The Indian government has told the country’s top court that the detention of top Kashmiri lawyer Mian Abdul Qayoom will not be extended after Aug. 6, local media reported.    

Qayoom, 73, who is the president of the Jammu and Kashmir High Court Bar Association (JKHCBA), was arrested in August last year in a massive crackdown in which thousands of people were reportedly detained in the run-up to stripping Jammu and Kashmir of statehood and semi-autonomous status on Aug. 5. 

During a hearing at the Indian Supreme Court, the Solicitor General Tushar Mehta informed the bench that Qayoom’s current detention under the Jammu and Kashmir Public Safety Act was due to expire on Aug. 6 and the government would not extend it, local daily The Tribune reported. 

The Jammu and Kashmir Public Safety Act, 1978 is a preventive detention law, under which a person can be detained without a formal charge and without trial. Detention under the law, which has been described by Amnesty International in 2016 as a “draconian law” can be up to two years.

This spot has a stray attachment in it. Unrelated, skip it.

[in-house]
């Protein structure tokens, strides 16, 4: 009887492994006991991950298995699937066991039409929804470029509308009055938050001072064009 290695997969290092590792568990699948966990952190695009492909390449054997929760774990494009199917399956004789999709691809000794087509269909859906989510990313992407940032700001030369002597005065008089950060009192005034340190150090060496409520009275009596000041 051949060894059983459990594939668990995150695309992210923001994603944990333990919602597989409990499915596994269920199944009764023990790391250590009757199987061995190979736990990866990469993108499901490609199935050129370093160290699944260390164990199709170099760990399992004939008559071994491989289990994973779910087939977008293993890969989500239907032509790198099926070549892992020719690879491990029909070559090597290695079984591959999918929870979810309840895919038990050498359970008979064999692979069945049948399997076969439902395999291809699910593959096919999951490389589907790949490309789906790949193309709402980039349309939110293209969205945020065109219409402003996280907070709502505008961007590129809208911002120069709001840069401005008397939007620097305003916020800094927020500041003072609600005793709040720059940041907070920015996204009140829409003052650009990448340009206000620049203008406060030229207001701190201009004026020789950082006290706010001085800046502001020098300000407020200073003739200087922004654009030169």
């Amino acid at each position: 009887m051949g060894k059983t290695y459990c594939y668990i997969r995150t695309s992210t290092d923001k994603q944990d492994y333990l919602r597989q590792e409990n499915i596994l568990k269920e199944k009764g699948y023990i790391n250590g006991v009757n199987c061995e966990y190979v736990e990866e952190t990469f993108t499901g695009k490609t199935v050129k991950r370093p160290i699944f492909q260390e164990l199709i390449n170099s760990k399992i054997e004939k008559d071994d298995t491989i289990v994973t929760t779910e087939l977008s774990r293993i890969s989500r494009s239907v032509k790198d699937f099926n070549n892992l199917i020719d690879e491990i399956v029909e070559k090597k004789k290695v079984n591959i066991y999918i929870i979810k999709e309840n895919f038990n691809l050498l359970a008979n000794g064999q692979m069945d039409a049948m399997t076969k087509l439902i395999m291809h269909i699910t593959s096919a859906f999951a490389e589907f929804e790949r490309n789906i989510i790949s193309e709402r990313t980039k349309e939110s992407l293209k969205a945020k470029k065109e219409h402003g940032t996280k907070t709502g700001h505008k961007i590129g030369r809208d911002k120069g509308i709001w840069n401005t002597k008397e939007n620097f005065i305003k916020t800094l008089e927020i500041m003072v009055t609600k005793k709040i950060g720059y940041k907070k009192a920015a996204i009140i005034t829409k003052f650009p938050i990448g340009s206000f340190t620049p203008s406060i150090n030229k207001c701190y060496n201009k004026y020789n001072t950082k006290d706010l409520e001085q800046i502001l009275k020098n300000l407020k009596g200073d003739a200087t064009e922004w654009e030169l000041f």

“The top court asked Mehta to seek instructions as to if Qayoom could be released on bail before the expiry of his detention period on August 6 and posted it for further hearing on July 29,” according to The Tribune’s report. 

In late January, his family and friends said Qayoom had “suffered a heart attack” which prompted demand for his early release. 

He was detained in a jail in India’s Uttar Pradesh province from where he was transferred to Tihar jail in the capital New Delhi, following the deterioration of his health. 

On Aug. 5, 2019, New Delhi revoked Article 370 and other related provisions from its Constitution, scrapping the country’s only Muslim-majority state’s autonomy. 

It also locked down the region, detained political leaders, imposed a curfew, and enforced a communications blackout.

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